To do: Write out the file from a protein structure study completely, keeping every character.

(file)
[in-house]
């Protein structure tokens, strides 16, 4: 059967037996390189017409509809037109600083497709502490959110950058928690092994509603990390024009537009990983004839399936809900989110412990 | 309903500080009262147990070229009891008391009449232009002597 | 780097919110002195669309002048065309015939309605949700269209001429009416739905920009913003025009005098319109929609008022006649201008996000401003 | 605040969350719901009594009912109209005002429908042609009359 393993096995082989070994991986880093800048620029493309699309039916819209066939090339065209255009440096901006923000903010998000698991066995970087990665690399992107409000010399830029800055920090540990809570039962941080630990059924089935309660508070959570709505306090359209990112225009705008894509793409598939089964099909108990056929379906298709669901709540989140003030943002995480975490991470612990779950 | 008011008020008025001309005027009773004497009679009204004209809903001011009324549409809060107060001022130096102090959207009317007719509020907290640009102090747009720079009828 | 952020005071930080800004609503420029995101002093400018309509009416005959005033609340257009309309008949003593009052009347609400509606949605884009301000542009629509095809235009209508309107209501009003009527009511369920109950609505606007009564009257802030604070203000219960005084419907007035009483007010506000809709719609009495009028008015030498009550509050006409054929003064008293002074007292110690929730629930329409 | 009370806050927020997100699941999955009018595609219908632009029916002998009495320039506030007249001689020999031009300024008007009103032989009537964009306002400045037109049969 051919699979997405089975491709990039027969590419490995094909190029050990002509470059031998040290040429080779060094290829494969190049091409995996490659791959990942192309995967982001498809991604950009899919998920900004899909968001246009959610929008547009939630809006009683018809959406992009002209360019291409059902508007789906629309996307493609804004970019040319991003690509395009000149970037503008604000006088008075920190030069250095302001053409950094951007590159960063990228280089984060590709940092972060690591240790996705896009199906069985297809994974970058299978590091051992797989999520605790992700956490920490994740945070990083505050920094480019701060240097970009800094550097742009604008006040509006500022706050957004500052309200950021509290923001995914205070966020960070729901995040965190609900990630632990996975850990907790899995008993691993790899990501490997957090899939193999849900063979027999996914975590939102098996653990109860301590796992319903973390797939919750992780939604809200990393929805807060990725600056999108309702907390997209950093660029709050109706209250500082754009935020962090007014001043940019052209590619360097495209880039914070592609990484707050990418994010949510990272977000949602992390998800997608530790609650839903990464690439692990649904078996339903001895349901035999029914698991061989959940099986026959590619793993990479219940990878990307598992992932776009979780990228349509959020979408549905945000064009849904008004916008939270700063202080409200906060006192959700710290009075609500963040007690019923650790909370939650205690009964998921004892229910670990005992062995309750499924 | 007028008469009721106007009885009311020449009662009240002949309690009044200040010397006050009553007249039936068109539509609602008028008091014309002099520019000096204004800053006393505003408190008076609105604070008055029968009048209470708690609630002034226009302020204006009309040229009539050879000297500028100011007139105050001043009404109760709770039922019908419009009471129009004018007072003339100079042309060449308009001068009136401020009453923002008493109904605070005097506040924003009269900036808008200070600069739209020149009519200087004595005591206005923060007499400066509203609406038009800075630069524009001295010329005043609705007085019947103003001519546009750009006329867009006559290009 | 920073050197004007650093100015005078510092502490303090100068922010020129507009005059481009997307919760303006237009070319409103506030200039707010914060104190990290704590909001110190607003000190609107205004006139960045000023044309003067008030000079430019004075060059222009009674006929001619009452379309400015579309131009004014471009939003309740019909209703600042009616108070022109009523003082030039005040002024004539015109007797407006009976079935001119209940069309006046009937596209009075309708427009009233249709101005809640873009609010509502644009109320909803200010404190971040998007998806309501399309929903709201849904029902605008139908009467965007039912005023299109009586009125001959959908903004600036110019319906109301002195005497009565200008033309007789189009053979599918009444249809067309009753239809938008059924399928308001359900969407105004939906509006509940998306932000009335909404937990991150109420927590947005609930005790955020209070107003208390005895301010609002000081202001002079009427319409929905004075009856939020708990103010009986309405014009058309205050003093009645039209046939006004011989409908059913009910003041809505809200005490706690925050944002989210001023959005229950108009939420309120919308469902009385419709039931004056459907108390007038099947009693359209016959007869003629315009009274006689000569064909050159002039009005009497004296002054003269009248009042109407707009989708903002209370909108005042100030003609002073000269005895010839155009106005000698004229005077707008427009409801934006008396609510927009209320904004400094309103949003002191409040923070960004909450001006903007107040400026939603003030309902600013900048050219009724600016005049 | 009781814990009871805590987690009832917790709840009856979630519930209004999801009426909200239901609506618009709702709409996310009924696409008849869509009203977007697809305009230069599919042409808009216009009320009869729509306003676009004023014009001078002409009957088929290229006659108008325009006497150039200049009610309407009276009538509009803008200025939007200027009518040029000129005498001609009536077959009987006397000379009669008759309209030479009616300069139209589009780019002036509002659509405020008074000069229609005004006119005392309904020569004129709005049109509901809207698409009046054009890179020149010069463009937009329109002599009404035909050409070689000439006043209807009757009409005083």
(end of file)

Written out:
[in-house]
């Protein structure tokens, strides 16, 4: 059967037996390189017409509809037109600083497709502490959110950058928690092994509603990390024009537009990983004839399936809900989110412990 | 309903500080009262147990070229009891008391009449232009002597 | 780097919110002195669309002048065309015939309605949700269209001429009416739905920009913003025009005098319109929609008022006649201008996000401003 | 605040969350719901009594009912109209005002429908042609009359 393993096995082989070994991986880093800048620029493309699309039916819209066939090339065209255009440096901006923000903010998000698991066995970087990665690399992107409000010399830029800055920090540990809570039962941080630990059924089935309660508070959570709505306090359209990112225009705008894509793409598939089964099909108990056929379906298709669901709540989140003030943002995480975490991470612990779950 | 008011008020008025001309005027009773004497009679009204004209809903001011009324549409809060107060001022130096102090959207009317007719509020907290640009102090747009720079009828 | 952020005071930080800004609503420029995101002093400018309509009416005959005033609340257009309309008949003593009052009347609400509606949605884009301000542009629509095809235009209508309107209501009003009527009511369920109950609505606007009564009257802030604070203000219960005084419907007035009483007010506000809709719609009495009028008015030498009550509050006409054929003064008293002074007292110690929730629930329409 | 009370806050927020997100699941999955009018595609219908632009029916002998009495320039506030007249001689020999031009300024008007009103032989009537964009306002400045037109049969 051919699979997405089975491709990039027969590419490995094909190029050990002509470059031998040290040429080779060094290829494969190049091409995996490659791959990942192309995967982001498809991604950009899919998920900004899909968001246009959610929008547009939630809006009683018809959406992009002209360019291409059902508007789906629309996307493609804004970019040319991003690509395009000149970037503008604000006088008075920190030069250095302001053409950094951007590159960063990228280089984060590709940092972060690591240790996705896009199906069985297809994974970058299978590091051992797989999520605790992700956490920490994740945070990083505050920094480019701060240097970009800094550097742009604008006040509006500022706050957004500052309200950021509290923001995914205070966020960070729901995040965190609900990630632990996975850990907790899995008993691993790899990501490997957090899939193999849900063979027999996914975590939102098996653990109860301590796992319903973390797939919750992780939604809200990393929805807060990725600056999108309702907390997209950093660029709050109706209250500082754009935020962090007014001043940019052209590619360097495209880039914070592609990484707050990418994010949510990272977000949602992390998800997608530790609650839903990464690439692990649904078996339903001895349901035999029914698991061989959940099986026959590619793993990479219940990878990307598992992932776009979780990228349509959020979408549905945000064009849904008004916008939270700063202080409200906060006192959700710290009075609500963040007690019923650790909370939650205690009964998921004892229910670990005992062995309750499924 | 007028008469009721106007009885009311020449009662009240002949309690009044200040010397006050009553007249039936068109539509609602008028008091014309002099520019000096204004800053006393505003408190008076609105604070008055029968009048209470708690609630002034226009302020204006009309040229009539050879000297500028100011007139105050001043009404109760709770039922019908419009009471129009004018007072003339100079042309060449308009001068009136401020009453923002008493109904605070005097506040924003009269900036808008200070600069739209020149009519200087004595005591206005923060007499400066509203609406038009800075630069524009001295010329005043609705007085019947103003001519546009750009006329867009006559290009 | 920073050197004007650093100015005078510092502490303090100068922010020129507009005059481009997307919760303006237009070319409103506030200039707010914060104190990290704590909001110190607003000190609107205004006139960045000023044309003067008030000079430019004075060059222009009674006929001619009452379309400015579309131009004014471009939003309740019909209703600042009616108070022109009523003082030039005040002024004539015109007797407006009976079935001119209940069309006046009937596209009075309708427009009233249709101005809640873009609010509502644009109320909803200010404190971040998007998806309501399309929903709201849904029902605008139908009467965007039912005023299109009586009125001959959908903004600036110019319906109301002195005497009565200008033309007789189009053979599918009444249809067309009753239809938008059924399928308001359900969407105004939906509006509940998306932000009335909404937990991150109420927590947005609930005790955020209070107003208390005895301010609002000081202001002079009427319409929905004075009856939020708990103010009986309405014009058309205050003093009645039209046939006004011989409908059913009910003041809505809200005490706690925050944002989210001023959005229950108009939420309120919308469902009385419709039931004056459907108390007038099947009693359209016959007869003629315009009274006689000569064909050159002039009005009497004296002054003269009248009042109407707009989708903002209370909108005042100030003609002073000269005895010839155009106005000698004229005077707008427009409801934006008396609510927009209320904004400094309103949003002191409040923070960004909450001006903007107040400026939603003030309902600013900048050219009724600016005049 | 009781814990009871805590987690009832917790709840009856979630519930209004999801009426909200239901609506618009709702709409996310009924696409008849869509009203977007697809305009230069599919042409808009216009009320009869729509306003676009004023014009001078002409009957088929290229006659108008325009006497150039200049009610309407009276009538509009803008200025939007200027009518040029000129005498001609009536077959009987006397000379009669008759309209030479009616300069139209589009780019002036509002659509405020008074000069229609005004006119005392309904020569004129709005049109509901809207698409009046054009890179020149010069463009937009329109002599009404035909050409070689000439006043209807009757009409005083």